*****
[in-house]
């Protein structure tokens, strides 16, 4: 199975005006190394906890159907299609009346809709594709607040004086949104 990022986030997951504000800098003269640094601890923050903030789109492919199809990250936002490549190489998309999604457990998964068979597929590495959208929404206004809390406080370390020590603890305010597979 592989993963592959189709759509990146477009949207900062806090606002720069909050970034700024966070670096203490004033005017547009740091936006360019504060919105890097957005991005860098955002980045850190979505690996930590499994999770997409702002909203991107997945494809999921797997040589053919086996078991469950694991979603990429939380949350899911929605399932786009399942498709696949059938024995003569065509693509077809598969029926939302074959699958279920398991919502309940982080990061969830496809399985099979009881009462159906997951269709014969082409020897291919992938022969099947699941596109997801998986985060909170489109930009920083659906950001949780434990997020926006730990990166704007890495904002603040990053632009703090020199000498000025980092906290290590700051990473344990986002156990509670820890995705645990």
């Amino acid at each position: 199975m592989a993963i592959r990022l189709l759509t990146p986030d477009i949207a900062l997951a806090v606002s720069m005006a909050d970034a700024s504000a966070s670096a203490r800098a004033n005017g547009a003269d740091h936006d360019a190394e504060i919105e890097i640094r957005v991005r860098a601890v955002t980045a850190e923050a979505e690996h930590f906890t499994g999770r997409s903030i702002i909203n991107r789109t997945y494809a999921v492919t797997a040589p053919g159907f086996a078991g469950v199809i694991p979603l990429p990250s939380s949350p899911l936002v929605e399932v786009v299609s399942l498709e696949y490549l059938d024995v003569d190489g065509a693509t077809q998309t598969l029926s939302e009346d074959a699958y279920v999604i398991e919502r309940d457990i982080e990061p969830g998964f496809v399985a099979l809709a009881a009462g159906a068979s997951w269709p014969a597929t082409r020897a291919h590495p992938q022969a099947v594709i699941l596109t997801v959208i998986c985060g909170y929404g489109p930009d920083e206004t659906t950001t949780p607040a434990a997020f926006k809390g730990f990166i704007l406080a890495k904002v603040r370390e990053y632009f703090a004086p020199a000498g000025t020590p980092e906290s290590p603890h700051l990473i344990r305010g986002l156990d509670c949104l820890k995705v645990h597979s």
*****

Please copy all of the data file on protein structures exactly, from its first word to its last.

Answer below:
[in-house]
């Protein structure tokens, strides 16, 4: 199975005006190394906890159907299609009346809709594709607040004086949104 990022986030997951504000800098003269640094601890923050903030789109492919199809990250936002490549190489998309999604457990998964068979597929590495959208929404206004809390406080370390020590603890305010597979 592989993963592959189709759509990146477009949207900062806090606002720069909050970034700024966070670096203490004033005017547009740091936006360019504060919105890097957005991005860098955002980045850190979505690996930590499994999770997409702002909203991107997945494809999921797997040589053919086996078991469950694991979603990429939380949350899911929605399932786009399942498709696949059938024995003569065509693509077809598969029926939302074959699958279920398991919502309940982080990061969830496809399985099979009881009462159906997951269709014969082409020897291919992938022969099947699941596109997801998986985060909170489109930009920083659906950001949780434990997020926006730990990166704007890495904002603040990053632009703090020199000498000025980092906290290590700051990473344990986002156990509670820890995705645990």
């Amino acid at each position: 199975m592989a993963i592959r990022l189709l759509t990146p986030d477009i949207a900062l997951a806090v606002s720069m005006a909050d970034a700024s504000a966070s670096a203490r800098a004033n005017g547009a003269d740091h936006d360019a190394e504060i919105e890097i640094r957005v991005r860098a601890v955002t980045a850190e923050a979505e690996h930590f906890t499994g999770r997409s903030i702002i909203n991107r789109t997945y494809a999921v492919t797997a040589p053919g159907f086996a078991g469950v199809i694991p979603l990429p990250s939380s949350p899911l936002v929605e399932v786009v299609s399942l498709e696949y490549l059938d024995v003569d190489g065509a693509t077809q998309t598969l029926s939302e009346d074959a699958y279920v999604i398991e919502r309940d457990i982080e990061p969830g998964f496809v399985a099979l809709a009881a009462g159906a068979s997951w269709p014969a597929t082409r020897a291919h590495p992938q022969a099947v594709i699941l596109t997801v959208i998986c985060g909170y929404g489109p930009d920083e206004t659906t950001t949780p607040a434990a997020f926006k809390g730990f990166i704007l406080a890495k904002v603040r370390e990053y632009f703090a004086p020199a000498g000025t020590p980092e906290s290590p603890h700051l990473i344990r305010g986002l156990d509670c949104l820890k995705v645990h597979s």